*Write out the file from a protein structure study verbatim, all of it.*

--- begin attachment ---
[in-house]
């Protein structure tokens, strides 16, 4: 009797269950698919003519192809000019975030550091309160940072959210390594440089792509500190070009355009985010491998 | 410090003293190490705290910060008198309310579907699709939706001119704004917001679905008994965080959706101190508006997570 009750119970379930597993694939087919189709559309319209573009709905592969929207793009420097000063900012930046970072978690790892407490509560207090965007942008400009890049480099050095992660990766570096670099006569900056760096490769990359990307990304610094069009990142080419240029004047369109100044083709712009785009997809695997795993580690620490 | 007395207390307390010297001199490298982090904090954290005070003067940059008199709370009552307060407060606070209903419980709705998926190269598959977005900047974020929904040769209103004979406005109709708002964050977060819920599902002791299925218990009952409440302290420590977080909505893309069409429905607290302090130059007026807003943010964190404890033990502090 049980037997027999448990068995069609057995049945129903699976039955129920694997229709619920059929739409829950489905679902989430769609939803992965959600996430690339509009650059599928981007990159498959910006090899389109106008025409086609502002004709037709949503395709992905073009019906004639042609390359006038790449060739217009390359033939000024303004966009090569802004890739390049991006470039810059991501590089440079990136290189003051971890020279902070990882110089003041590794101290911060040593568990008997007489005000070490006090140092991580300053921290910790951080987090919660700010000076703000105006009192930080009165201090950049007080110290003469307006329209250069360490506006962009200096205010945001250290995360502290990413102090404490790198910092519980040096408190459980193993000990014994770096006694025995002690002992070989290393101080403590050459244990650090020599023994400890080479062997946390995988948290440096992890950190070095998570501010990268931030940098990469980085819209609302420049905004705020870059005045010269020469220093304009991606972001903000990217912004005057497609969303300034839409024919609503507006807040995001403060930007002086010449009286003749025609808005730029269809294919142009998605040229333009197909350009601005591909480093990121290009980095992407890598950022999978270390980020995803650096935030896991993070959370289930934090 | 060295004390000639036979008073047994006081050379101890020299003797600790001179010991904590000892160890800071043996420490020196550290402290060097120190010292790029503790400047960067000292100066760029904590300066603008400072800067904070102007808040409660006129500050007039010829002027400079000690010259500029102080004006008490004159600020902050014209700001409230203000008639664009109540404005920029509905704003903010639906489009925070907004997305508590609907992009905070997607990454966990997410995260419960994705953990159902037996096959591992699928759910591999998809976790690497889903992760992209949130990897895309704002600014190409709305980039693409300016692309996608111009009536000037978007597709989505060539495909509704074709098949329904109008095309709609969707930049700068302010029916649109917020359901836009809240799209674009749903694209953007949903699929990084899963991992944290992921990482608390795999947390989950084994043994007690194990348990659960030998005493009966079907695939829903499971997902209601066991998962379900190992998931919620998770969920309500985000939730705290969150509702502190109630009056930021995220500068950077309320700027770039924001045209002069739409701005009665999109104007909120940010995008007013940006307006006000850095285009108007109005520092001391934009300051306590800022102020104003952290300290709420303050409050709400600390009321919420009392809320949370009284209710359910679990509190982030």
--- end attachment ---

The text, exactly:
[in-house]
């Protein structure tokens, strides 16, 4: 009797269950698919003519192809000019975030550091309160940072959210390594440089792509500190070009355009985010491998 | 410090003293190490705290910060008198309310579907699709939706001119704004917001679905008994965080959706101190508006997570 009750119970379930597993694939087919189709559309319209573009709905592969929207793009420097000063900012930046970072978690790892407490509560207090965007942008400009890049480099050095992660990766570096670099006569900056760096490769990359990307990304610094069009990142080419240029004047369109100044083709712009785009997809695997795993580690620490 | 007395207390307390010297001199490298982090904090954290005070003067940059008199709370009552307060407060606070209903419980709705998926190269598959977005900047974020929904040769209103004979406005109709708002964050977060819920599902002791299925218990009952409440302290420590977080909505893309069409429905607290302090130059007026807003943010964190404890033990502090 049980037997027999448990068995069609057995049945129903699976039955129920694997229709619920059929739409829950489905679902989430769609939803992965959600996430690339509009650059599928981007990159498959910006090899389109106008025409086609502002004709037709949503395709992905073009019906004639042609390359006038790449060739217009390359033939000024303004966009090569802004890739390049991006470039810059991501590089440079990136290189003051971890020279902070990882110089003041590794101290911060040593568990008997007489005000070490006090140092991580300053921290910790951080987090919660700010000076703000105006009192930080009165201090950049007080110290003469307006329209250069360490506006962009200096205010945001250290995360502290990413102090404490790198910092519980040096408190459980193993000990014994770096006694025995002690002992070989290393101080403590050459244990650090020599023994400890080479062997946390995988948290440096992890950190070095998570501010990268931030940098990469980085819209609302420049905004705020870059005045010269020469220093304009991606972001903000990217912004005057497609969303300034839409024919609503507006807040995001403060930007002086010449009286003749025609808005730029269809294919142009998605040229333009197909350009601005591909480093990121290009980095992407890598950022999978270390980020995803650096935030896991993070959370289930934090 | 060295004390000639036979008073047994006081050379101890020299003797600790001179010991904590000892160890800071043996420490020196550290402290060097120190010292790029503790400047960067000292100066760029904590300066603008400072800067904070102007808040409660006129500050007039010829002027400079000690010259500029102080004006008490004159600020902050014209700001409230203000008639664009109540404005920029509905704003903010639906489009925070907004997305508590609907992009905070997607990454966990997410995260419960994705953990159902037996096959591992699928759910591999998809976790690497889903992760992209949130990897895309704002600014190409709305980039693409300016692309996608111009009536000037978007597709989505060539495909509704074709098949329904109008095309709609969707930049700068302010029916649109917020359901836009809240799209674009749903694209953007949903699929990084899963991992944290992921990482608390795999947390989950084994043994007690194990348990659960030998005493009966079907695939829903499971997902209601066991998962379900190992998931919620998770969920309500985000939730705290969150509702502190109630009056930021995220500068950077309320700027770039924001045209002069739409701005009665999109104007909120940010995008007013940006307006006000850095285009108007109005520092001391934009300051306590800022102020104003952290300290709420303050409050709400600390009321919420009392809320949370009284209710359910679990509190982030």